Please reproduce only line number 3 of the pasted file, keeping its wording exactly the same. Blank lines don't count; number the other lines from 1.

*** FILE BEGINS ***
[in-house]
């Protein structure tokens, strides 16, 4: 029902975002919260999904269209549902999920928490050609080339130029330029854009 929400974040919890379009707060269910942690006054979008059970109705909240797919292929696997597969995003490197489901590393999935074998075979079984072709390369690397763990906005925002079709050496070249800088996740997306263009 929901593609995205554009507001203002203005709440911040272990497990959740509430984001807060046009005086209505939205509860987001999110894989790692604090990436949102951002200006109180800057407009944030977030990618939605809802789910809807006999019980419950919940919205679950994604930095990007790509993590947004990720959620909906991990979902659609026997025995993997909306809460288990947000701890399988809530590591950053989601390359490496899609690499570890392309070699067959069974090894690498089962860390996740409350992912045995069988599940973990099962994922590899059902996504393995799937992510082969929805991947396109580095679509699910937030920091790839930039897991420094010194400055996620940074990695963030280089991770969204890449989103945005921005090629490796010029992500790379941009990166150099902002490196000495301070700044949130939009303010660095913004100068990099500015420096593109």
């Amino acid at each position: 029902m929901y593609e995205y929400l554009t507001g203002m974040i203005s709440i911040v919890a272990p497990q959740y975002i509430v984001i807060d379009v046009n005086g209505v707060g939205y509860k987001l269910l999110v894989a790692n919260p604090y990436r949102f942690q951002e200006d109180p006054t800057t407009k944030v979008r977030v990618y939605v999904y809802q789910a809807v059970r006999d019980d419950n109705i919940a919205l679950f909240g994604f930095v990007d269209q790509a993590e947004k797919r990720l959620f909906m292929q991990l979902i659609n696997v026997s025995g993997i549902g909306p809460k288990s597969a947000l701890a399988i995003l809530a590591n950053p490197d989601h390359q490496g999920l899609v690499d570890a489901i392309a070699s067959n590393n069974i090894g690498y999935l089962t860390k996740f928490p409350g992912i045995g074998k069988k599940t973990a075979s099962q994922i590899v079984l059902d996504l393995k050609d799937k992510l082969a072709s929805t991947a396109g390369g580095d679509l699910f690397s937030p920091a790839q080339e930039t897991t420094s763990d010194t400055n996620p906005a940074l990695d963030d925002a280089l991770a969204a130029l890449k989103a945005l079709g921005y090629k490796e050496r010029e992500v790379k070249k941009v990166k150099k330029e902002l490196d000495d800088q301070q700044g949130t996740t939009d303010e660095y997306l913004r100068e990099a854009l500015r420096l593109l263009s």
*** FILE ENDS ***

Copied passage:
């Amino acid at each position: 029902m929901y593609e995205y929400l554009t507001g203002m974040i203005s709440i911040v919890a272990p497990q959740y975002i509430v984001i807060d379009v046009n005086g209505v707060g939205y509860k987001l269910l999110v894989a790692n919260p604090y990436r949102f942690q951002e200006d109180p006054t800057t407009k944030v979008r977030v990618y939605v999904y809802q789910a809807v059970r006999d019980d419950n109705i919940a919205l679950f909240g994604f930095v990007d269209q790509a993590e947004k797919r990720l959620f909906m292929q991990l979902i659609n696997v026997s025995g993997i549902g909306p809460k288990s597969a947000l701890a399988i995003l809530a590591n950053p490197d989601h390359q490496g999920l899609v690499d570890a489901i392309a070699s067959n590393n069974i090894g690498y999935l089962t860390k996740f928490p409350g992912i045995g074998k069988k599940t973990a075979s099962q994922i590899v079984l059902d996504l393995k050609d799937k992510l082969a072709s929805t991947a396109g390369g580095d679509l699910f690397s937030p920091a790839q080339e930039t897991t420094s763990d010194t400055n996620p906005a940074l990695d963030d925002a280089l991770a969204a130029l890449k989103a945005l079709g921005y090629k490796e050496r010029e992500v790379k070249k941009v990166k150099k330029e902002l490196d000495d800088q301070q700044g949130t996740t939009d303010e660095y997306l913004r100068e990099a854009l500015r420096l593109l263009s």